Police detective wins local, state honors in less than a week

Miami Twp. Police Department Detective Todd Comer (center) stands between Miami Twp. Police Chief Charlie Stiegelmeyer (right) and Assistant Chief John Magill (left), after receiving one of two Officer of the Year honors Saturday, Oct. 16, 2021. Ohio Attorney General Dave Yost honored Comer with the Mark Losey Distinguished Law Enforcement Service Award on Wednesday, Oct. 20, 2021. CONTRIBUTED
Caption
Miami Twp. Police Department Detective Todd Comer (center) stands between Miami Twp. Police Chief Charlie Stiegelmeyer (right) and Assistant Chief John Magill (left), after receiving one of two Officer of the Year honors Saturday, Oct. 16, 2021. Ohio Attorney General Dave Yost honored Comer with the Mark Losey Distinguished Law Enforcement Service Award on Wednesday, Oct. 20, 2021. CONTRIBUTED

MIAMI TWP. — A Miami Twp. Police detective who helped the community through his professional and volunteer efforts recently was recognized on both the local and state level.

Todd Comer, who has served the department since 1988, was among four law enforcement officers and one civilian honored by Ohio Attorney General Dave Yost on Oct. 20.

Yost gave Comer the Mark Losey Distinguished Law Enforcement Service Award, which recognizes individuals for outstanding and dedicated service and contributions to law enforcement and the community they serve.

Yost said Comer has become a “go-to” investigator for intense homicide, child abuse and sex assault cases. “His meticulous approach and dedication result in justice served, as well as a respected reputation,” Yost said.

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Comer also volunteered for seven years with the Dayton-based Ronald McDonald House Charities, and for three years with the Victory Project, a faith-based, after-school nonprofit serving disengaged teenage boys in the inner city.

Yost lauded Comer for his time with RMHC, where he served as a handyman, organizing donations and “doing whatever else the leaders and families of sick children needed.”

“A manager called him the most reliable of volunteers,” Yost said.

Yost said Comer provided monthly meals to 50 or so teens at Victory Project with no regard for the personal cost and stayed after eating to mentor them.

“These young men respected Detective Comer because he earned the right to be heard, and they listened,” Yost said.

Comer said his involvement with Ronald McDonald House Charities “didn’t start out to be important.”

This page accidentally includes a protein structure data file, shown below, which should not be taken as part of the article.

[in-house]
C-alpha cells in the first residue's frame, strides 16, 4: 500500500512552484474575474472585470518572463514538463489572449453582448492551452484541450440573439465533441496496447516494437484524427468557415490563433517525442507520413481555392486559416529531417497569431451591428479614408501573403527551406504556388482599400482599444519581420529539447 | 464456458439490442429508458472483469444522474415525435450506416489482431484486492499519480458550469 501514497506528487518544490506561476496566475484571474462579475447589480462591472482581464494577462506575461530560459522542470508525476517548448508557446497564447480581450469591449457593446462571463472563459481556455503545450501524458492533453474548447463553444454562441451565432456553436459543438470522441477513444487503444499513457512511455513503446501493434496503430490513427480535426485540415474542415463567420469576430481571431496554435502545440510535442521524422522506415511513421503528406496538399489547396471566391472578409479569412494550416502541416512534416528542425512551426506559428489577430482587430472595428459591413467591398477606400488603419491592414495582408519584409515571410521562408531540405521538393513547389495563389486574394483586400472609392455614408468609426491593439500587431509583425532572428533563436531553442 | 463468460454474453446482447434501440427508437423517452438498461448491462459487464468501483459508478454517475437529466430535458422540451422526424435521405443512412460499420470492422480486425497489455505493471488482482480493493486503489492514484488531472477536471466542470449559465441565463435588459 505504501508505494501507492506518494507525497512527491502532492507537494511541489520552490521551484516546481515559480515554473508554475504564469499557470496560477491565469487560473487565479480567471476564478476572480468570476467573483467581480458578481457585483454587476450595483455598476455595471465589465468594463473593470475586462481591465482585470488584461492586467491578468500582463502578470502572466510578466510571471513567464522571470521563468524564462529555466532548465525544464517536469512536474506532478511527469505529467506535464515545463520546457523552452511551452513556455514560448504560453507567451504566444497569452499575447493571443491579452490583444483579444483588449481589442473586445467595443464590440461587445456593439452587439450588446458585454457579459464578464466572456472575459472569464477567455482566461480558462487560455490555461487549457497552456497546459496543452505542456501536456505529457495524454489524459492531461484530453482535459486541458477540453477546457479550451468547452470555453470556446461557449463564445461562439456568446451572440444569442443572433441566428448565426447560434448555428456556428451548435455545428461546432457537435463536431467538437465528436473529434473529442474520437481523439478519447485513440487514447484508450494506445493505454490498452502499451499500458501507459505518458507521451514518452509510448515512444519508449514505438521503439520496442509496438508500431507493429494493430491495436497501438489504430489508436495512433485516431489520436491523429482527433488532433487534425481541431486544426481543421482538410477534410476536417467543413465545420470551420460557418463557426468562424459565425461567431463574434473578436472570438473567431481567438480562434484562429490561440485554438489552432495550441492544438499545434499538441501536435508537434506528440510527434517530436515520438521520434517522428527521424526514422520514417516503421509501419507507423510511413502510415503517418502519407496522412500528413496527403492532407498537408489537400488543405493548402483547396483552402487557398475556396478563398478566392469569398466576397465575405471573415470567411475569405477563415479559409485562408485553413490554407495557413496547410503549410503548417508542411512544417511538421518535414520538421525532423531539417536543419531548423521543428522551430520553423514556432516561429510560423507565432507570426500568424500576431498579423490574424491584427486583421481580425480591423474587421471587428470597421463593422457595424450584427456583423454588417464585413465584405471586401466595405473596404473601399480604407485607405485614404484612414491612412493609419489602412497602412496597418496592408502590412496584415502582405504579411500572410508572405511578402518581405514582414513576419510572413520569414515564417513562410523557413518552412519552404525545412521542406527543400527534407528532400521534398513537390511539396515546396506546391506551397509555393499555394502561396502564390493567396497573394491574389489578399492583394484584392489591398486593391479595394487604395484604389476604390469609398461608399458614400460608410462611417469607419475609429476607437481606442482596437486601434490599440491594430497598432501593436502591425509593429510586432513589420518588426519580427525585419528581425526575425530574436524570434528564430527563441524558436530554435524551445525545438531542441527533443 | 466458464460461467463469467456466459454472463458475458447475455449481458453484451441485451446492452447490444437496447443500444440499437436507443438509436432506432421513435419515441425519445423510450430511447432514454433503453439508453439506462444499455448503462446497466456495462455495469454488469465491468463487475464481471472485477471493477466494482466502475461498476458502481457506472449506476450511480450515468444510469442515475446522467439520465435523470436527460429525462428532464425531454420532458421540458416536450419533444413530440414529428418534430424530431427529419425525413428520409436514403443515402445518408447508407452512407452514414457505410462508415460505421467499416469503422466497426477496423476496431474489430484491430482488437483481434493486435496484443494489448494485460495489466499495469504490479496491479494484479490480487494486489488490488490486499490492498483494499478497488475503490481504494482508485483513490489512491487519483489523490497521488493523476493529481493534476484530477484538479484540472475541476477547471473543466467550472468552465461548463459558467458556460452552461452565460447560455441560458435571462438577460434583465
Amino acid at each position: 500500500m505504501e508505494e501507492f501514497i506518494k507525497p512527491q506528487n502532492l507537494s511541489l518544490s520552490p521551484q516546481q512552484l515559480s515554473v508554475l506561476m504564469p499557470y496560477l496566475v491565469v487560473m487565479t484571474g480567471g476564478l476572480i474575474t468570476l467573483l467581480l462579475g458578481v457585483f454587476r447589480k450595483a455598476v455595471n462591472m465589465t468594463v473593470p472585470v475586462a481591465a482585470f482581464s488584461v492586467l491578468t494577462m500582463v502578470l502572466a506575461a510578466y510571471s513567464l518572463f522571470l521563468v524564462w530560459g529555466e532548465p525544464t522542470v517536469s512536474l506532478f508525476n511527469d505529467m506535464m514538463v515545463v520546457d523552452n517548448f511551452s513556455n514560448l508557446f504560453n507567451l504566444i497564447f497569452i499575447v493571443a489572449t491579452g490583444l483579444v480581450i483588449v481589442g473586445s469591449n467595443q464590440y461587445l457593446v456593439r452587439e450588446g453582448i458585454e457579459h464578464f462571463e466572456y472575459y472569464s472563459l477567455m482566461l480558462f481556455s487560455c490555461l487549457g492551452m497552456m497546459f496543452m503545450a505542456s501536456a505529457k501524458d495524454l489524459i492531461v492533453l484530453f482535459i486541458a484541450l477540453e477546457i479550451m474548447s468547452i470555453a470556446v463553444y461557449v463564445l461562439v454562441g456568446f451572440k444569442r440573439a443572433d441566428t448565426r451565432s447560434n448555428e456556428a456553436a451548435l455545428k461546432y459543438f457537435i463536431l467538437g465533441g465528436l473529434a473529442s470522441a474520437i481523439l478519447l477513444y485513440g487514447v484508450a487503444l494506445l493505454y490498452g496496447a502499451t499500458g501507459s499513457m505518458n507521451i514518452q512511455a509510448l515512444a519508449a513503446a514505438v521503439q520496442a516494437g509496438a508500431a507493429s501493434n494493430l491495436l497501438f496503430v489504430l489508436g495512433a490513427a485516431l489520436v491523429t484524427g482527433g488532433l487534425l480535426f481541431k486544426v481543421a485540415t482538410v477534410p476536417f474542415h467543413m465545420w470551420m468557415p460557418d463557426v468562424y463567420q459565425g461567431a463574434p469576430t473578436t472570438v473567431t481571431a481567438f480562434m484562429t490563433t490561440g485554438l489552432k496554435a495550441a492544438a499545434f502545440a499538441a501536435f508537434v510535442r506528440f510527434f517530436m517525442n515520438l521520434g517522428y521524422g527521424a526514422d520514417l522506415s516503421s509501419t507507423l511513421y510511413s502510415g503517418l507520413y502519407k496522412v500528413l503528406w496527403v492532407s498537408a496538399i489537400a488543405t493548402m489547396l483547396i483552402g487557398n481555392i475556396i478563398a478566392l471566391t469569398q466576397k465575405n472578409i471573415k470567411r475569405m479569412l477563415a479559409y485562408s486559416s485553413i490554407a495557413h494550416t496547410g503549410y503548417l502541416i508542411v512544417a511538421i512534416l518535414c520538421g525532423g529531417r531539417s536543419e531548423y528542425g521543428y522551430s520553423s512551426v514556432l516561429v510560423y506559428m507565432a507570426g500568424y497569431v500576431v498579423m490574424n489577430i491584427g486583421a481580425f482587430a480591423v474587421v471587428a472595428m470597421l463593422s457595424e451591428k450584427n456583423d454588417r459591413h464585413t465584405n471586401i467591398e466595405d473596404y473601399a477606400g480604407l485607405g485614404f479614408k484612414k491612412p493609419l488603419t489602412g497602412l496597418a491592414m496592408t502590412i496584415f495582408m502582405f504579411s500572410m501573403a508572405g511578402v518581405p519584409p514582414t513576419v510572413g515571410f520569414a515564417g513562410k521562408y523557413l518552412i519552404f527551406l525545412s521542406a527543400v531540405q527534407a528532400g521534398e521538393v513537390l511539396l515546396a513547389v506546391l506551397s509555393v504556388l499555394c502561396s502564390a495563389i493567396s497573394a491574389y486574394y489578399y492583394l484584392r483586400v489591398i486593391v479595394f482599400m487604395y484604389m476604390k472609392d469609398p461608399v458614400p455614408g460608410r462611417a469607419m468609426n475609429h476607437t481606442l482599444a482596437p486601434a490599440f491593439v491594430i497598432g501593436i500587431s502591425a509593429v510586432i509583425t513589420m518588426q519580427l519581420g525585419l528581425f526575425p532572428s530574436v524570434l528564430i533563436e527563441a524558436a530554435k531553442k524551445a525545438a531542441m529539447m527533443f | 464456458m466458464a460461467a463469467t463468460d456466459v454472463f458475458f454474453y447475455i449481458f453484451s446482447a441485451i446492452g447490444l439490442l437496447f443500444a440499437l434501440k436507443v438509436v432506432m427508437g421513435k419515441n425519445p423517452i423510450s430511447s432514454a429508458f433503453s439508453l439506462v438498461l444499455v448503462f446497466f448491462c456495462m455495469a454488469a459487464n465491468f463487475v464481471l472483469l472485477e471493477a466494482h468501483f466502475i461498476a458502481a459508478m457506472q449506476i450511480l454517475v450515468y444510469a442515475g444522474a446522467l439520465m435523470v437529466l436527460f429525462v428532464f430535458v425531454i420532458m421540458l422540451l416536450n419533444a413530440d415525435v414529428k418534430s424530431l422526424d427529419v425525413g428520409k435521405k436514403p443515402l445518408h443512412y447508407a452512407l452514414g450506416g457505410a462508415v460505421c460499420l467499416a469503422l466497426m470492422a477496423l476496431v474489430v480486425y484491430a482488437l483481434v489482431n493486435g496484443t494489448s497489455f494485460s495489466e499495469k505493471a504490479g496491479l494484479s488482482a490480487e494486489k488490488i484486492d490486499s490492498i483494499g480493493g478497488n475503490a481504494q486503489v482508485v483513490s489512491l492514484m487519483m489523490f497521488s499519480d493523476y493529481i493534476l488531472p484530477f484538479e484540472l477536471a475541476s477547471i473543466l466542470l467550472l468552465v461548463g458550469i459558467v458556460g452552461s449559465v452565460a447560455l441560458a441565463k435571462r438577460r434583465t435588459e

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“Basically, I was trying to get my kids to understand that there’s more to life than a paycheck, and that volunteering helps the people who are less fortunate in a difficult situation in their life,” Comer said. “I take my kids out there and we do different things ... and it was fulfilling. I did that to start out with them and then it made so much more sense for me to do it.

“It didn’t seem like work. It was fulfillment.”

The state award wasn’t the only honor Comer received this month. Ohio’s recognition of Comer came just four days after he was one of two people to earn Officer of the Year honors from Miami Twp. Police Department.

Police Chief Charlie Stiegelmeyer said Comer has been “the cornerstone” of the department for three decades, a mentor for other officers, detectives and supervisors and “a consummate professional who treats everyone with dignity and respect.”

Gaining “a vast knowledge” in that time, he graciously passed it on to those who work with him, Stiegelmeyer said.

“Servant leadership is what I preach; being a servant leader is what (Todd) does,” he said, praising Comer for his humility, professionalism and caring.

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Comer said he was honored to be presented the Mark Losey Distinguished Law Enforcement Service Award.

“I did a little research on him and he was very selfless,” he said. “He was the epitome of go, go, go.”

As for the Miami Twp. award, Comer said, “I just do what I need to do to try and get things done.”

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